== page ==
Challenging questions and ethical obligations: the ethics of everyday practice > 21 January 2015

James Wilson


What’s in your ethical toolkit? A forum theatre exploring solutions to everyday ethical situations

In the wake of the Mid Staffs (2013) report there were clearly identified markers which combined to create a ‘negative culture’. This included pressure (targets, finance), reaction (fear, low morale), behaviour (unwelcoming, keeping head down) and habituation (tolerance, external reassurance) at all levels within the organisation. As the report pointed out the grisly deficiencies of the professional groups (nursing in particular), it laid out a cautionary tale which inferred that the negative culture that existed in Mid Staffs could be replicated elsewhere. The stories that emerged provide a sobering platform from which to reflect and analyse where pivotal moments occurred and how the culture was allowed to continue. At the heart of it was the observed, recorded and judged conduct of the healthcare professionals who were unable to recognise or halt the warning signs which included:

  • Ignoring patient stories
  • Raised levels of mortality
  • Raised level & poorly handled complaints
  • Oppressed/absent whistle-blowers
  • Finance-led care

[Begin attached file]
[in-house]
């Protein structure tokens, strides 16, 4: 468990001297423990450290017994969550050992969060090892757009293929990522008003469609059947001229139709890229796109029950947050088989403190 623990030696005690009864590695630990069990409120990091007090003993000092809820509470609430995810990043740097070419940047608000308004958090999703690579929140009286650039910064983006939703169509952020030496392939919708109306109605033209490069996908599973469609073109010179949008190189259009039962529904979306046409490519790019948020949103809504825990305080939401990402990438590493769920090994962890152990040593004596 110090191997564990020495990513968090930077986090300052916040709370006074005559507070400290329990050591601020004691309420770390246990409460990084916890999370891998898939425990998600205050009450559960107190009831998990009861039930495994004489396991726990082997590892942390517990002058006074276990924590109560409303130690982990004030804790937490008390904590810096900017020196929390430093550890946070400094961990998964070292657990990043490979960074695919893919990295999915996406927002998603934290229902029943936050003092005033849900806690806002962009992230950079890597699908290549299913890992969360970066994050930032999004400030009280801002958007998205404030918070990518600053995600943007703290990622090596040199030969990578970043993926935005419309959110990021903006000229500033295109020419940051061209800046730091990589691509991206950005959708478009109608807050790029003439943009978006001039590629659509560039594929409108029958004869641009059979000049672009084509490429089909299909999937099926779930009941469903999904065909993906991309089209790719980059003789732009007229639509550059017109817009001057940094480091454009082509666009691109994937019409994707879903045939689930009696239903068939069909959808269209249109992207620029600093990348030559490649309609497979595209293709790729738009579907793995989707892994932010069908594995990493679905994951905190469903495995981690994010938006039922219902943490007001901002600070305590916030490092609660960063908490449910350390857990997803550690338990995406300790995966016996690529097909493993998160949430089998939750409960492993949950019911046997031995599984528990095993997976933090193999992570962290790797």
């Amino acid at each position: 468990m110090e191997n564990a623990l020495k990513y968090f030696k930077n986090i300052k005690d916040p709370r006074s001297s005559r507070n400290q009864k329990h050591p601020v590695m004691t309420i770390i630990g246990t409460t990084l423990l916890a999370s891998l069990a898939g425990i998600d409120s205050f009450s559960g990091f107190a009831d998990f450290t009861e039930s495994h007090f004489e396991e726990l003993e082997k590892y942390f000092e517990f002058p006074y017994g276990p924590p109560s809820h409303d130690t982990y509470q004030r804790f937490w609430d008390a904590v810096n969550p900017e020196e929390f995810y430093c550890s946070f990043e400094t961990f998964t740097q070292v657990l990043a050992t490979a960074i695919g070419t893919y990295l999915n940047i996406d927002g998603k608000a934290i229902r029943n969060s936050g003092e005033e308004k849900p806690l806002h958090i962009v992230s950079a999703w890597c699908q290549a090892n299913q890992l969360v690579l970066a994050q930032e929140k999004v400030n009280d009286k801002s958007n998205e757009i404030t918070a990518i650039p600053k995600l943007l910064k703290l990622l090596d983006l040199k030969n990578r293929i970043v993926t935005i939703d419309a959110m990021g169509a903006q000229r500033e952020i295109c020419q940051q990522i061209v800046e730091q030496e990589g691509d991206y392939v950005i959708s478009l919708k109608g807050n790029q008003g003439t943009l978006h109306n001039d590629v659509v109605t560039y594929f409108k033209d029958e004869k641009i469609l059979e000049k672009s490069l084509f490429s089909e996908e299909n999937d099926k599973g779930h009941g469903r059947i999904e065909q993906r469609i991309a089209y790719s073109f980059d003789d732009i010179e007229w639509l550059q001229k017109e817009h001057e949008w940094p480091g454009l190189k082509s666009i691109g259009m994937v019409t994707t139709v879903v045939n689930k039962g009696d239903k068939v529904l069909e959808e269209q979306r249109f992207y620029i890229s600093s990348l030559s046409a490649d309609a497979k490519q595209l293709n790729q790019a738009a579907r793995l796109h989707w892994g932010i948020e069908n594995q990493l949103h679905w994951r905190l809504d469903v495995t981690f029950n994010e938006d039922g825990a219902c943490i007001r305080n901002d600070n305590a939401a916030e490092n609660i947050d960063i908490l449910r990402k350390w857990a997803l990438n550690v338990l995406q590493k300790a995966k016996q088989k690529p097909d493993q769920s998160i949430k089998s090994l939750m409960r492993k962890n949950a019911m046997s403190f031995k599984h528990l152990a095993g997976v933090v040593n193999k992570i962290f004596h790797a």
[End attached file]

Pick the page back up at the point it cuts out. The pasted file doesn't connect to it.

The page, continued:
• Staff reductions

A test for educators going forward is to provide tomorrow’s healthcare professional with the tools to gain an awareness when layers are being corrosively stripped from their humanity and deliver learning experiences that face up to this.

“All the world’s a stage and most of us are desperately unrehearsed.”

Prince (2005) reflected the feeling of inadequate practitioner ‘preparedness’ to meet the complex challenges of clinical practice.

Being prepared to practice in a just and ethically sound manner in order to defend against the creation of or navigate your way within a negative culture. These are real challenges faced by staff involved because after all when the name badge and uniform is removed what is left is a human being who often joined the care industry with good intentions.

To facilitate learning opportunities to show stories and encourage participation, an ‘interactive’ method known as forum theatre has been utilised which enables students to dialogue and explore different options for dealing with an issue. In a forum theatre, a play is performed where a central character is watched by the student audience usually committing numerous flaws during the course of their practice. The play often ends in an unsatisfactory or unresolved form. Through the use of a facilitator, dialogue is opened up with the students and they offer invitations to individuals to take to the stage and demonstrate alternative options about how the central character could have performed in the same situation. Forum theatre provides a safe space to enact and observe a range of ideas that can be rehearsed and shared, generating both fellowship and a sense of empowerment (Boal 1992).



(to be confirmed)


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